The excuse you don’t have

Why racing is for you


Judith Gibson-Okunieff/Collegian

By Nicole Biagioni, Collegian Contributor

Call me crazy when I tell you — I love running Spartan Races. If you don’t know what that is, call it a 5-kilometer on steroids. They range from a 5K to a half-marathon, with crazy obstacles such as mud pits, barbed wire crawls, eight-foot walls, inverted walls, extreme monkey bars and so much more. People say I am insane, outlandish even. And to that I say: “Yes, I’m all that and then some, and I don’t have any excuses.”

As of Nov. 11, I have completed six races, which total more than 20 miles of running on course and countless more miles training. There’s also the added measure of weight training needed to be able to complete the more CrossFit-style obstacles. The idea of training for a such an event is daunting enough and a huge time commitment.

Every time I ask a friend to run a race with me, they tend to come up with an excuse. These people are young and physically healthy yet decline the invitation. I swear I’ve heard it all. As my dad would always say, “excuses are like bellybuttons: everybody’s got one.”

Humans tend to make excuses for a range of obstacles (no pun intended) that they encounter, but why do people make them? Aristotle, in his albeit confusing manner, says that excuses are made voluntarily and not by accident. We are enslaved to making excuses. Believe it or not there is a science behind this whole ordeal: excuses are deeply rooted in fear. Fear goes back to the instinctive “fight or flight” response. Based off your senses, you can judge whether something is a threat or not. The sight of a tall wall or some CrossFit obstacle conglomeration plants the seed of intimidation which results in the “flight” response. All anyone wants to do is hide from something that scares them. Are those walls, spear throws, dunk walls or two-story cargo net climbs really that scary that you have to run away and cower in the corner? Or is it the fear of failure? The fear that you won’t finish? The fear of embarrassment? Let’s talk about a few of these excuses.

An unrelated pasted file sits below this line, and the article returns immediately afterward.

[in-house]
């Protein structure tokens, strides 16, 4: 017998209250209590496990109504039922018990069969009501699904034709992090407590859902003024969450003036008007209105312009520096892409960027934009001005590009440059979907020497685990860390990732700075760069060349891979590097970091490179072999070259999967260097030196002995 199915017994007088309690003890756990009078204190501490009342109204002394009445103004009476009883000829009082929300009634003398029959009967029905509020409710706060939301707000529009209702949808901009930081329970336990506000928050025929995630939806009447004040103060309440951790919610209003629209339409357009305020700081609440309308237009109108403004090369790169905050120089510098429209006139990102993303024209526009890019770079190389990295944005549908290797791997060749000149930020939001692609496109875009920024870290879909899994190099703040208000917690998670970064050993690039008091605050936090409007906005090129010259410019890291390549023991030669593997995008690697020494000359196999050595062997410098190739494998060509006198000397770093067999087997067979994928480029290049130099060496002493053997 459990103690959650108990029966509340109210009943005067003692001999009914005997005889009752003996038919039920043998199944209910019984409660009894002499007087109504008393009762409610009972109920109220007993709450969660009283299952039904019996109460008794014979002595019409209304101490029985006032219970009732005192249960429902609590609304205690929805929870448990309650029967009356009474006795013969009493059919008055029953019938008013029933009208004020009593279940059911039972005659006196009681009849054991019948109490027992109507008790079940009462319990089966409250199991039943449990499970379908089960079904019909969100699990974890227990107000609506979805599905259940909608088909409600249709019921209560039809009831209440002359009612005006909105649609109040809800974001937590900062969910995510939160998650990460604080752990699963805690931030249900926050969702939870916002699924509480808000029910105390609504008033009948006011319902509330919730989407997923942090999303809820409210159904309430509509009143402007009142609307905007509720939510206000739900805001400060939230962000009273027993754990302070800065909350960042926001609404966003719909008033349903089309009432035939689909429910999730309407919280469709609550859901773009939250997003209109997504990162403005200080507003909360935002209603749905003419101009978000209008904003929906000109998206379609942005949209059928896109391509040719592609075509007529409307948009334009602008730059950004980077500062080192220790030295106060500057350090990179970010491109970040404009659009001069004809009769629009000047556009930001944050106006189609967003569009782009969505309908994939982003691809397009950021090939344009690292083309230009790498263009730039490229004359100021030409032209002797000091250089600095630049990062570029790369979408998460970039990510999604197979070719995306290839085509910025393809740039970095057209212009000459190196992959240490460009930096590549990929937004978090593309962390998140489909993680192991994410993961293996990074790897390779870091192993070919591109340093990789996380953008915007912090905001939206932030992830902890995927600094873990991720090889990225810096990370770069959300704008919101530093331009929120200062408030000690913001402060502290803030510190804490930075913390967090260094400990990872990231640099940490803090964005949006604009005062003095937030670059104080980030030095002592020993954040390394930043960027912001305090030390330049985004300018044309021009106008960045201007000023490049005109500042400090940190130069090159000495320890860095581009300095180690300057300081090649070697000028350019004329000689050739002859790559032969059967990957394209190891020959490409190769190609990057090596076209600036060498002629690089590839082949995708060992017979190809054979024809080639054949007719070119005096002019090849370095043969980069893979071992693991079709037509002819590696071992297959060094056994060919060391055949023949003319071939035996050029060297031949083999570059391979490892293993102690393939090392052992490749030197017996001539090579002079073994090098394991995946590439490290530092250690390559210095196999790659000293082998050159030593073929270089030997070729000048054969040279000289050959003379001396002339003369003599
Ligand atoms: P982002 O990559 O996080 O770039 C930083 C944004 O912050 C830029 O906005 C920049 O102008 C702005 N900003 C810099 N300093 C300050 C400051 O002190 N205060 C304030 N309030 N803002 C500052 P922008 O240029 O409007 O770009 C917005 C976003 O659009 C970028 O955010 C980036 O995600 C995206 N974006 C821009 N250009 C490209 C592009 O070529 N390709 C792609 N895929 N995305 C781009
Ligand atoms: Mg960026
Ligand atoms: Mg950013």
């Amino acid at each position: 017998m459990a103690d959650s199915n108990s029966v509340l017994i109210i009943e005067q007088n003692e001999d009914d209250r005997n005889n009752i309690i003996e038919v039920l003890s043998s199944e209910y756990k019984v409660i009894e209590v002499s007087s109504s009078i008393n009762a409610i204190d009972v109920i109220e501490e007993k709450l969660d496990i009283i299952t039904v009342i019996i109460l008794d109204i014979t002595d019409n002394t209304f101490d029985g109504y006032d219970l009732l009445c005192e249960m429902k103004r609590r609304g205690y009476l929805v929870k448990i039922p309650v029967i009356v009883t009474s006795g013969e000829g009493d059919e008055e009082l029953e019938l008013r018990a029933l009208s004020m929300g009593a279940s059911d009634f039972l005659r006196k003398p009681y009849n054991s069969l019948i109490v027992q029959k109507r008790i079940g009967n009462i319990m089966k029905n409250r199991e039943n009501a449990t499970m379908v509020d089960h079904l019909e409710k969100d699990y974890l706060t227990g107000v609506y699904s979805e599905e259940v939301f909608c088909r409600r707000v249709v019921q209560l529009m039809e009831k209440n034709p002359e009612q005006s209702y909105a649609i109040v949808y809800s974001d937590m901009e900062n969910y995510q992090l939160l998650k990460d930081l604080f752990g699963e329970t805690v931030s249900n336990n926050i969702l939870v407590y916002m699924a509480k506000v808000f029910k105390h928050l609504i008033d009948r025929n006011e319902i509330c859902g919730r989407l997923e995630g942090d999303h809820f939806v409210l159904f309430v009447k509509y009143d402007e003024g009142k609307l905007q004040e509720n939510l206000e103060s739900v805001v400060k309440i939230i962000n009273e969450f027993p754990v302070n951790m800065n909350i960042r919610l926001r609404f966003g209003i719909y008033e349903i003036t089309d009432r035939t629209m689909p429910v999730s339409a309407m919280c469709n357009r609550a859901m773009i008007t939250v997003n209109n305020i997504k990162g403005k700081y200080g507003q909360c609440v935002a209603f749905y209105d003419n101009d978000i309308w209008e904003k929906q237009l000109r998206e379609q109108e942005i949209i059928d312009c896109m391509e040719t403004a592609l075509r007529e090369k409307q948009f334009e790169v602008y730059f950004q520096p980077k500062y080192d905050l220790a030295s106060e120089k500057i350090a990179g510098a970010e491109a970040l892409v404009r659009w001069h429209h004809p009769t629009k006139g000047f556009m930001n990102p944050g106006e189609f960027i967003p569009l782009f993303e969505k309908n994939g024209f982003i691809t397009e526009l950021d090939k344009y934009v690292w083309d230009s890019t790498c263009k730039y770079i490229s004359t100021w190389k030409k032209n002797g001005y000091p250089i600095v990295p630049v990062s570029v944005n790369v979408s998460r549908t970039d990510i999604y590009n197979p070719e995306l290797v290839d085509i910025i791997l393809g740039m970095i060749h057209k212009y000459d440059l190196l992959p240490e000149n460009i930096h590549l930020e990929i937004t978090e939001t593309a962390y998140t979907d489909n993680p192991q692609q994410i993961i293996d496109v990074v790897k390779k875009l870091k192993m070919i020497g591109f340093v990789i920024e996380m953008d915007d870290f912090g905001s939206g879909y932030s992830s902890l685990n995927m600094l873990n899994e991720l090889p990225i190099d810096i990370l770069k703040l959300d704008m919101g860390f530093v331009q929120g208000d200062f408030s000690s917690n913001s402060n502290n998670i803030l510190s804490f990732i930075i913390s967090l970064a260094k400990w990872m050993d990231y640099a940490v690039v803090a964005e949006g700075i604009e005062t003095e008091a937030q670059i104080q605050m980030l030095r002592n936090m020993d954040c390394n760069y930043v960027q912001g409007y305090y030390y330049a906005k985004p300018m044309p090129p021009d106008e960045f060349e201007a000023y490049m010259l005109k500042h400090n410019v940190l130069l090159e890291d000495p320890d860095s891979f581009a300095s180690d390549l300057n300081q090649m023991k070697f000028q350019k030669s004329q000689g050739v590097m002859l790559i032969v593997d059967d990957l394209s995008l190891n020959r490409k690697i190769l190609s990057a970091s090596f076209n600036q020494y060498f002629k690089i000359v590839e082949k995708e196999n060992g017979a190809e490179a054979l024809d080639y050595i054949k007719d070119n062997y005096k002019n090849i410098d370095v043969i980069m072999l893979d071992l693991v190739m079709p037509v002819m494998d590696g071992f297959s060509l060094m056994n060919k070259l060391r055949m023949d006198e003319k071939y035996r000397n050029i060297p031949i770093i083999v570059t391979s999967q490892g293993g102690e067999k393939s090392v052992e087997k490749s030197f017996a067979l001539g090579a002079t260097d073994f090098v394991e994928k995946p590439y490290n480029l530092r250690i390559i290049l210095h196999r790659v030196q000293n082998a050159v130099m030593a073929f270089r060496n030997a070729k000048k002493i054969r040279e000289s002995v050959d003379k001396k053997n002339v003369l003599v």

I can’t run. Running isn’t an actual excuse. The human body was genetically built to run extreme distances. Back to the human’s primal days, it was either “kill or be killed.” My cross-country coach once said that humans would be able to chase down a deer because the deer would eventually tire while the human would have the endurance to keep going. According to writer Tara Parker-Pope, even when put into severe heat, “a human could even outrun a horse in a 26.2-mile marathon.” In Parker-Pope’s article, she discusses how the human body was evolutionarily developed from our primate ancestors and how certain sections of our body, whether it be our toes, head or gluteus maximus, are designed for running.

It’s too expensive. One of the most common excuses made is financial. Each race has a price tag; the longer the race, the more expensive it is to compete in. My first recommendation is to book your ticket when the race is first announced—that’s when they are the cheapest, and you have the most time to train. Then, you have committed yourself to the race. You can also purchase your ticket whenever Spartan has a sale, which is monthly. But for college students, Spartan Races are free with the addition of a $15 insurance fee. So instead of paying $100 for your ticket, you’re paying the equivalent of a Dominos order or Insomnia Cookies craving.

It’s impossible. If you can still find an excuse, consider someone like Kacey McCallister, a double leg amputee. He lost both legs when he was six years old. McCallister had to figure out how to live without legs and manage everyday tasks. Yet, McCallister didn’t make an excuse for himself. He says, “From the very beginning… it’s not a disability, [it] was never an issue.” After completing marathons, McCallister was bored. He wanted a challenge. He came across Spartan Races and even said, “That was a little too far. That’s impossible.” Yet, to date, McCallister has finished a Spartan Sprint, a Super and even a Beast with hilly terrain, rivers, mud and obstacles. McCallister had every excuse, but he refused to accept it.

Mac McGovern once said “Excuses are nothing more than a reason to fail.” It is so easy to succumb to an excuse because it’s like taking the easy way out. But by taking the easy way out, you are no better than the excuse you make for yourself. It’s time to stop living in fear. Even if it isn’t a Spartan Race but in your daily life, it is time to stop making excuses for every situation. Your time is up for making excuses. You are out of reasons to fail. I’ll leave you with this quote from Spartan Races: “Excuses are easy, but excuses don’t live here. Results do.”

Nicole Biagioni is a Collegian contributor and can be reached at [email protected]